This very wise philosophy for implementing iterative dose reduction in any CT program was well presented at the recent MDCT meeting of the ISCT in San Francisco in June. A key component is to have regular and measurable ways for radiologists to regularly grade or score image quality as dose is ramped down slowly with increasing amounts of iterative reconstruction. With Model Based Iterative Reconstruction (MBIR), it may be possible to drop dose up to 60% compared to otherwise low dose adaptive statistical iterative reconstruction methods (ASIR) – but not in one jump. It takes time to get accustomed to the slightly different look of images with iterative reconstruction.
At least a month’s worth of experience should accrue before passing judgment on image quality. It is also important to guard against anecdotal cases used to render judgments, so experience over time is important. But with a methodical approach, a lot of progress can be achieved in overall dose reduction.
Patients with Crohn’s disease often are young and often have their disease activity assessed repeatedly with CT – though MR is used more frequently now as well.
So – they are good candidates for reducing radiation dose by means of iterative reconstruction.
This paper demonstrates that considerable reduction of dose can be achieved without damaging image quality.
There are some who say that iterative reconstruction should be reserved only for younger patients and not used on older cancer patients who already have serious disease.
But many patients with malignancies are younger or are being treated for cure.
This article suggests that an iterative reconstruction technique (such as model-based iterative reconstruction, MBIR) which can reduce patient radiation dose by 50% may have salubrious utility in patients with lymphomas – who often are younger, who get multiple CT scans, and who are being treated for cure.
This may apply to other malignancies as well.
At the 2014 ISCT-sponsored MDCT meeting in San Francisco – dose reduction was a key theme during all four days.
Iterative reconstruction was a common theme of an overall dose reduction program. While adaptive statistical iterative reconstruction (ASIR) now has been well-shown to reduce average doses by up to 40% without impact on image quality, the hot topic was model-based iterative reconstruction (MBIR) in its various forms.
Consensus is now developing around MBIR being capable of 50-70% dose reductions incremental to adaptive statistical iterations. While image appearance may be somewhat different from that of filtered back projection, it is now pretty clear that such different appearance does not compromise diagnostic power. Indeed, with experience, some radiologists have developed a preference for the image appearance of MBIR.
“Don’t Skip the CTA” that’s the word going out to patients with advanced renal failure based on findings of researchers in Baltimore. In a study presented at June’s International Society for Computed Tomography (ISCT), Dr. Barry Daly demonstrated how CTA using moderate doses of IV contrast negatively affects only a small percentage of patients and provides valuable information that outweighs the chance of adverse effects.
However, because lower dose is better for patients, especially that small portion at risk with normal doses, Daly and his team also did a study of low-kVp, low-contrast-dose CTA in chronic renal failure patients. This technique is possible due to the advances in CT technology that have allowed radiologists the ability to get more out of smaller amounts of iodine.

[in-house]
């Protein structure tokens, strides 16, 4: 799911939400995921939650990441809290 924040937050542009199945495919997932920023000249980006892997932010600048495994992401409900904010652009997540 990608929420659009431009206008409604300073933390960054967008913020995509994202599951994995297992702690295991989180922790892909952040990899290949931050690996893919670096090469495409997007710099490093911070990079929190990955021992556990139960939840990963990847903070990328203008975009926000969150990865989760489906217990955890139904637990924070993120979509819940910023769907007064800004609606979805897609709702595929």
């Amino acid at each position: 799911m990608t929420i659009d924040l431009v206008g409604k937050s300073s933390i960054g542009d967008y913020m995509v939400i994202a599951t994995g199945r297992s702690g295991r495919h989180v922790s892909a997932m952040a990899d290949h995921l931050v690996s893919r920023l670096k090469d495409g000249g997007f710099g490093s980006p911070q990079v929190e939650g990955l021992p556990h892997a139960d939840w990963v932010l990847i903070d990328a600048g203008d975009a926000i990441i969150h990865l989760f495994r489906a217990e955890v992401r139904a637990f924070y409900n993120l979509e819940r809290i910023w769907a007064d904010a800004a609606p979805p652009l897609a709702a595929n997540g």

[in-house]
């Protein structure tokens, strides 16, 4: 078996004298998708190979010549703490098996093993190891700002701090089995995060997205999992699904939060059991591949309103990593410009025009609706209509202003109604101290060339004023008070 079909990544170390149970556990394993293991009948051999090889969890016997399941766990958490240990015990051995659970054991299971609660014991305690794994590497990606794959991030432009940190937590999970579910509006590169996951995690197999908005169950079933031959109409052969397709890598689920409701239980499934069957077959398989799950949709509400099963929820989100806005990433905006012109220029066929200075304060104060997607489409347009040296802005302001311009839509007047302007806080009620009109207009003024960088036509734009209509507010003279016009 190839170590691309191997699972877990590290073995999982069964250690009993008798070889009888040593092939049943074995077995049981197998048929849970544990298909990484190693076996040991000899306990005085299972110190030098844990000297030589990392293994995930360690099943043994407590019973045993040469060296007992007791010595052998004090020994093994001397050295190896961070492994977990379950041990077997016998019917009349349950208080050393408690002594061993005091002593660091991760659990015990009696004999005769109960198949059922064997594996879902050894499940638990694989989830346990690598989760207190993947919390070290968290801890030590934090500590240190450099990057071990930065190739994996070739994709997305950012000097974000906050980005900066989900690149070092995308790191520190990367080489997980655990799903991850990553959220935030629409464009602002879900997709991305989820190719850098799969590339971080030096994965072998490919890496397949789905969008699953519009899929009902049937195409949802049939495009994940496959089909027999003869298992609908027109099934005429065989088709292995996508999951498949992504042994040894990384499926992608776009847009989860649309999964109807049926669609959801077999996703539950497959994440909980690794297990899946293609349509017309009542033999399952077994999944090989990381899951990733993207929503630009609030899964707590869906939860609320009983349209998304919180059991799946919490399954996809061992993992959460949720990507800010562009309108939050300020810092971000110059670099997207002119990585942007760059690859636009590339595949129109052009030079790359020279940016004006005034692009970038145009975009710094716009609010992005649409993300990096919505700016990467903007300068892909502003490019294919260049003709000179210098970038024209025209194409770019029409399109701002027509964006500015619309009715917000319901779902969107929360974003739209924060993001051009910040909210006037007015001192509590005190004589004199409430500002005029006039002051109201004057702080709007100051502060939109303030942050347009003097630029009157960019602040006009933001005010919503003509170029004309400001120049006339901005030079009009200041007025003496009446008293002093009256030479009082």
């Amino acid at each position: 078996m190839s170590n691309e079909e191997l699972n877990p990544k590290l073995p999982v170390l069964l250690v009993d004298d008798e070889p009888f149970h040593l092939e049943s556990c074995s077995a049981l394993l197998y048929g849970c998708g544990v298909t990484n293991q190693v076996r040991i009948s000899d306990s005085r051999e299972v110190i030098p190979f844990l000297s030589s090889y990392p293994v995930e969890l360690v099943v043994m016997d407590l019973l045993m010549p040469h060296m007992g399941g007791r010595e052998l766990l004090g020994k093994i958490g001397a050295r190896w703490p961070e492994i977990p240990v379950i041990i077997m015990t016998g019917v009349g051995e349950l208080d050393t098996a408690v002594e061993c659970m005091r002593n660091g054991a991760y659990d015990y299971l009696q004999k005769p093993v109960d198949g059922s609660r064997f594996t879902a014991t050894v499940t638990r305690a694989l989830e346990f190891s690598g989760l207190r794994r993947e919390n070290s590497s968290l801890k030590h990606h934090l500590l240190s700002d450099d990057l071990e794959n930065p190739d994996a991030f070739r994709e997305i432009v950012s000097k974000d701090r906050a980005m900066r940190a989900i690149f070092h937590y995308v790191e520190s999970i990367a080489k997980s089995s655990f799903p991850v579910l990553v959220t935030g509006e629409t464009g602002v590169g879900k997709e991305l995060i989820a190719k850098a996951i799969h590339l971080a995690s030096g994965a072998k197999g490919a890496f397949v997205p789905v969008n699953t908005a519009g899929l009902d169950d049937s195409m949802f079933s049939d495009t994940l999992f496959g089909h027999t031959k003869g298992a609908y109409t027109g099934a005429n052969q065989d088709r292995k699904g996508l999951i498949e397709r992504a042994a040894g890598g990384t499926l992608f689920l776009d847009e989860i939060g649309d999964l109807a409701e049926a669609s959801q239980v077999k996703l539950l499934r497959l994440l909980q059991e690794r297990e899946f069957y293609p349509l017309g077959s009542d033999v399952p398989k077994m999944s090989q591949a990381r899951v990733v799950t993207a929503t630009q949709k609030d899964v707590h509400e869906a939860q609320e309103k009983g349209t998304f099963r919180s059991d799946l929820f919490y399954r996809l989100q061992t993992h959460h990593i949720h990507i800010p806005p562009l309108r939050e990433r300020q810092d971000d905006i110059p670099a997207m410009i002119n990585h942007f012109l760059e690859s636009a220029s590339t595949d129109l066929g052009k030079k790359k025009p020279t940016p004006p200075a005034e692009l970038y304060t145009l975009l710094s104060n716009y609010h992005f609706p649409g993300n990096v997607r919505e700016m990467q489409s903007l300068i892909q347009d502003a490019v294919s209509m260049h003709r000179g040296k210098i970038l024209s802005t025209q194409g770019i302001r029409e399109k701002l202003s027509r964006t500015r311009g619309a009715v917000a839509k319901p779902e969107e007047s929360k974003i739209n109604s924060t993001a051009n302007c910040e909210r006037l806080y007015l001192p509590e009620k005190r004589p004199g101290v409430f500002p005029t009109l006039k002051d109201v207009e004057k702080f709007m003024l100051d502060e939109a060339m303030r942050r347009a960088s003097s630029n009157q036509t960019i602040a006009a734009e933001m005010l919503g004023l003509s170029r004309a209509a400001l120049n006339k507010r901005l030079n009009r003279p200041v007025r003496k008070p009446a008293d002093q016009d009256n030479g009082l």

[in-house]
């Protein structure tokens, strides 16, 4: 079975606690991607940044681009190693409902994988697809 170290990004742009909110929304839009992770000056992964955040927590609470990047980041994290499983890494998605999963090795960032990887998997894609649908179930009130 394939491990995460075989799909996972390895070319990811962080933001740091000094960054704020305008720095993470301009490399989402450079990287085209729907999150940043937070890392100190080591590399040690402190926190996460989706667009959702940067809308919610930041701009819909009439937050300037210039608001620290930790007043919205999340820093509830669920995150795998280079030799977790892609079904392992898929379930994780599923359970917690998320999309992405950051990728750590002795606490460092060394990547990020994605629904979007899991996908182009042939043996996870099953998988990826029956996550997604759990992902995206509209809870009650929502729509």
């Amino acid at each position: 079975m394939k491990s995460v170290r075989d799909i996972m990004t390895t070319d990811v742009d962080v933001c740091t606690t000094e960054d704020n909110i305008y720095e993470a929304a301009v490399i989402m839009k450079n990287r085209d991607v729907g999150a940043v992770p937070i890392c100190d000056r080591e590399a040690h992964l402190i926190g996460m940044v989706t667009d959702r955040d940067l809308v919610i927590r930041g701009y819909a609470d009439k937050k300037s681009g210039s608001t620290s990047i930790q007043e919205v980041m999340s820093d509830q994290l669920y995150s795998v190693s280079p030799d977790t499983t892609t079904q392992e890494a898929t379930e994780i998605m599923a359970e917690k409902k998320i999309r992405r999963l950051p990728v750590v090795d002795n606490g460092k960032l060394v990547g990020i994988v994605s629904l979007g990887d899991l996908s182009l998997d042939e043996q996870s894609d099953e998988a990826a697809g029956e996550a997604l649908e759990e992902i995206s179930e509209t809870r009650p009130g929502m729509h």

While the low kVp techniques enabled much lower doses of iodinated contrast and resulted in images that looked great, the dual-energy CT technique may have accomplished this effect even better!
With dual-energy, you get the best of both worlds. You get the benefit of lower kVp effect (kEv in GE units), plus the ability to look at images which are equivalent to 100 or 120 kVp from the same CT raw data. Essentially, you still achieve substantial iodine dose reduction, but also get very dense HU enhancements in vessels and organs.
The bottom line is this: CTA isn’t something that patients with advanced renal failure should think about skipping. There is a too big a risk for going into surgery without one. The key is finding the safest technique to reduce the dosage level of iodinated contrast while getting the best images. Dual-energy CT may be the best solution out there.
Another major organization has joined the U.S. National Cancer Institute to support CT lung cancer screening as a life saving procedure! Recently, the American Lung Association updated its recommendations to support low-dose CT lung screening for smokers and former smokers.
Lung cancer continues to be the leading cause of death in the U.S., with more than 150,000 deaths annually and a five year survival rate as low as 15 percent. However, research from the US National Cancer Institute’s Lung Cancer Screening Trial gives promising hope. The study found that low-dose CT can reduce mortality rates by at least 20 percent among smokers and former smokers. Other published reports have estimated even higher rates of mortality gains! According to the LCST, individuals between the ages of 55 and 74 years who are current or former smokers of at least 30 pack-years and have no history of lung cancer are ideal candidates for lung cancer screening with CT.
Currently, besides never smoking, low-dose CT screening is the only viable option for significantly reducing the risk of lung cancer. The ALA’s recommendation of this medical imaging exam is an important step toward the development of widespread population-based CT screening program through the U.S.
The ALA joins the National Comprehensive Cancer Network, the first major professional organization to recommend low-dose lung cancer screening last fall.
For more information on factors that may effect the widespread implementation of lung cancer screening, see this post on low-cost screening.